Read the somewhat related blog ‘China – Under The Hood: “Bu Hao Yisi” – The animated joys of everyday living in China’ https://nialljoreilly.com/2008/12/20/bu-hao-yisi-mei-banfa-mei-wenti-and-chinese-language-expressions-and-everyday-living/

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Filed under 2014, China, Indifference, tolerance, Travel

Taken down a peg: Not as good a cook as I thought I was?

On no account put it to an Italian your gastronomic skills are within walking distance of his, especially if he is a kitchen maestro who has a passion for creating delicious food.

And so it was: A Skype Chat..

Niall:        I hate to ruin your day but

Niall:         …………….

Niall:        well your son mentioned last night.. that my cooking was “like my father’s“…..

Niall:        I take that as a huge accolade 😉

Mr. U (C’s father): I told him to be very polite, gentle, educated and even if he doesn’t like something, always say that was excellent.

That’s how a friend of 24 years humbles an Irishman who hitherto retained a high opinion, albeit short-lived, of his culinary dexterity. Oh well!

[There is a bit of history here: The June 1989 Beijing Food Massacre.

On June 6th I was cooking an Irish stew on a small electric stove in  Room 1106 at the Beijing Language Institute (ak.a. Beijing Language and Culture University).  A telephone call from an unflustered Noel Kilkenny, First Secretary of the Irish Embassy in Beijing, diverted my attention. The city was in lock-down mode, rumours of civil war and further crackdown swirling. He put me in the picture and soon I was running down ten flights of stairs to meet him, having instinctively unplugged the stove and grabbed my toothbrush.

Four months later, I unlocked the door of 1106… Ah the stew still there on the stove… rotten, slimy and mouldy…. And then my roommate Mr. U, the kitchen maestro, arrived!]

Putrid Smily Rotten

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Filed under China, Food, Friend, Taste, tolerance

Queen Muffin II – The World’s Most Beautiful Dog

Queen Muffin II

Wrapped in Gold

No matter driving rain, howling gale, bitter cold, or blazing sun, walking the length of Dun Laoghaire Pier I am conscious no one values the very unique brilliance of my thoughts and words as much as Muffin does. Behaves gracefully in all situations and circumstances. She never asks why, just sniffs the ground to keep abreast of where we are, wags her tail and pulls forward.  Wonderful!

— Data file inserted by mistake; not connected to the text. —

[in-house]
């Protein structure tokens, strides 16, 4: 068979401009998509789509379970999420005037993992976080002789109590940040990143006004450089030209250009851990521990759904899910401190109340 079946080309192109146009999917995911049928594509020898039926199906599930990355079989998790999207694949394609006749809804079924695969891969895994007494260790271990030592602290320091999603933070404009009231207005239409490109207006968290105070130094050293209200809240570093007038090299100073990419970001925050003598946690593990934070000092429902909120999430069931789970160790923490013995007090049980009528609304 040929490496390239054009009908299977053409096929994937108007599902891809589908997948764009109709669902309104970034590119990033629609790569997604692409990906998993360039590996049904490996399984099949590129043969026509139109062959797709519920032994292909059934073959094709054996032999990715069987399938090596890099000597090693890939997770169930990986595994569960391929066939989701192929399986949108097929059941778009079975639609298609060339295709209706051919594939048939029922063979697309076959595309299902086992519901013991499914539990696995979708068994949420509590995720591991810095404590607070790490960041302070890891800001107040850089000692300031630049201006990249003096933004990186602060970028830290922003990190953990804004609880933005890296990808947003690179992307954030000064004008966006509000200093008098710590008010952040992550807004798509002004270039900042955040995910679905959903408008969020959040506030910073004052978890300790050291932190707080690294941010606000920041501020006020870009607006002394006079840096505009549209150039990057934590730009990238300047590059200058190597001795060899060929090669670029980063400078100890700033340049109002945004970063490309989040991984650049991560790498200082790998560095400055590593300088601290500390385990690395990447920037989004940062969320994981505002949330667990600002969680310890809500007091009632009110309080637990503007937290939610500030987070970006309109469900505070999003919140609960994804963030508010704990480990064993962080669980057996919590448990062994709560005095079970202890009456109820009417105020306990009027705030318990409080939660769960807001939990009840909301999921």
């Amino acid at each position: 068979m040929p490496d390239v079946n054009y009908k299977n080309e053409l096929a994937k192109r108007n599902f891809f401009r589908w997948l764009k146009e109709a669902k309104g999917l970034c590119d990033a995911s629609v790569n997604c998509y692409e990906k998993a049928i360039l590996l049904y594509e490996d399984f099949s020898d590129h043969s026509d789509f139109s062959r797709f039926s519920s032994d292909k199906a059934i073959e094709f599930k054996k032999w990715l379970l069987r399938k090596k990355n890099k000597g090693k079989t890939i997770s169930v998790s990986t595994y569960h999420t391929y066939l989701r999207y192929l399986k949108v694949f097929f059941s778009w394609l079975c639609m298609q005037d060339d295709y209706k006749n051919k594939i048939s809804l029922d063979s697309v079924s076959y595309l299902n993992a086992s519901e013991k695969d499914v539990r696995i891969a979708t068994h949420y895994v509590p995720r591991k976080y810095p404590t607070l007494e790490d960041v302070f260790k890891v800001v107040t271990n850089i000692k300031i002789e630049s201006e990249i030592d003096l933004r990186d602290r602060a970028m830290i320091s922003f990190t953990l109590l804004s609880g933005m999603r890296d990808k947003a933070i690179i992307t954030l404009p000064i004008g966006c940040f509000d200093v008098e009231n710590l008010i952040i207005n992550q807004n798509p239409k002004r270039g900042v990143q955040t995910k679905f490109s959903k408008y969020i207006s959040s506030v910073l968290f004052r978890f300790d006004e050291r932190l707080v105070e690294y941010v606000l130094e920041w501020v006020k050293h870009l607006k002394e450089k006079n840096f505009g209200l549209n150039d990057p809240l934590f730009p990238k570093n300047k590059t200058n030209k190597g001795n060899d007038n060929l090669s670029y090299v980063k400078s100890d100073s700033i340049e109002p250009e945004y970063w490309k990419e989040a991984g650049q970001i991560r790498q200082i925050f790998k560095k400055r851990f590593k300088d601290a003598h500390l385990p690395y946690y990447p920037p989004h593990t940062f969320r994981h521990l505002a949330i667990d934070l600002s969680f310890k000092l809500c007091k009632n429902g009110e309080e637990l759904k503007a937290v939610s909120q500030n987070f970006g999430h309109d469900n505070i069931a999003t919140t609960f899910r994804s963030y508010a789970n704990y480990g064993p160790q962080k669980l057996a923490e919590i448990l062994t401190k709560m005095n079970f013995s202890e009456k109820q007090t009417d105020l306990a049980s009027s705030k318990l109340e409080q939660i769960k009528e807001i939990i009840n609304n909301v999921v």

“…beauty without vanity, strength without insolence, courage without ferocity; and all the virtues of man without his vices.

– Lord Byron, ‘Epitaph to a Dog’ (1808)

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Filed under Beauty, Dog, Friend, Moorefield, Poetry, tolerance

Atheist? Muslim? Hindu? Buddhist? Christian? My Religion Is Very Simple

My spiritual compass is guided by the clarity of Francesco Forgione (1887 – 1968), John Woolley (1928 – 2008), and His Holiness the 14th Dalai Lama (1935-).

I am a Catholic first and last because I believe the highest moral standard one can have are the teachings of Jesus. In addition, I also have credence in Buddhism’s karma.

That is my faith in a nutshell.

“No man ever believes that the Bible means what it says: He is always convinced that it says what he means”

(George Bernard Shaw)

My Religion Is Very Simple - Padre Pio

Francesco Forgione (1887 – 1968)

My Religion Is Very Simple - Father John Woolley

John Woolley (1928 – 2008)

My Religion Is Very Simple - 14th Dalai Lama

His Holiness the 14th Dalai Lama (1935- ).

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Filed under Character, Inspirational, Niallism, Religion, tolerance

China – Under The Hood: The Curious Incident Of The Dissolving Peach

No, I’m not being self-absorbed, and it’s not as if loads of locals around me are succumbing to nasty, mysterious illnesses (anyway the local tabloids always tone down the numbers). Nevertheless, of late in conversations with Hangzhouers I’ve noticed three questions coming up again and again in a tone verging on alarm.

-What are we eating?

-What are we drinking?

-and…. What the hell are we breathing?

-and I’ll toss in another issue…. How can one of the two peaches I bought in the local fruit shop last Sunday turn from unripe into a liquefied mush within 36 hours of purchase? That toxic peach dissolved right before my eyes!

[Anecdote:  A couple of weeks ago having enjoyed a second Kelloggs Nutri-Grain bar (courtesy of a Red-Cross parcel from my mother back home in Ireland, also filled with a critical supply of Barry’s Tea bags) I found myself checking out the nutritional label on the back of the wrapper. Clueless as to what I was reading, it suddenly dawned on me what I was reading wasn’t anything about food.  Why did I just eat a load of preservatives which are of zero benefit to my body? Why indeed..]

If you want to participate in a live laboratory in which the food – [and air-we-breath] – chain(s) are “unintentionally” (yeah right! the expressions of innocence on the faces of those perpetrators regularly showcased to the media are as fake as the vile products they have been caught tainting) exposed to poisonous industrial chemicals with the potential to totally wreck our bodily processes, then all roads lead to China.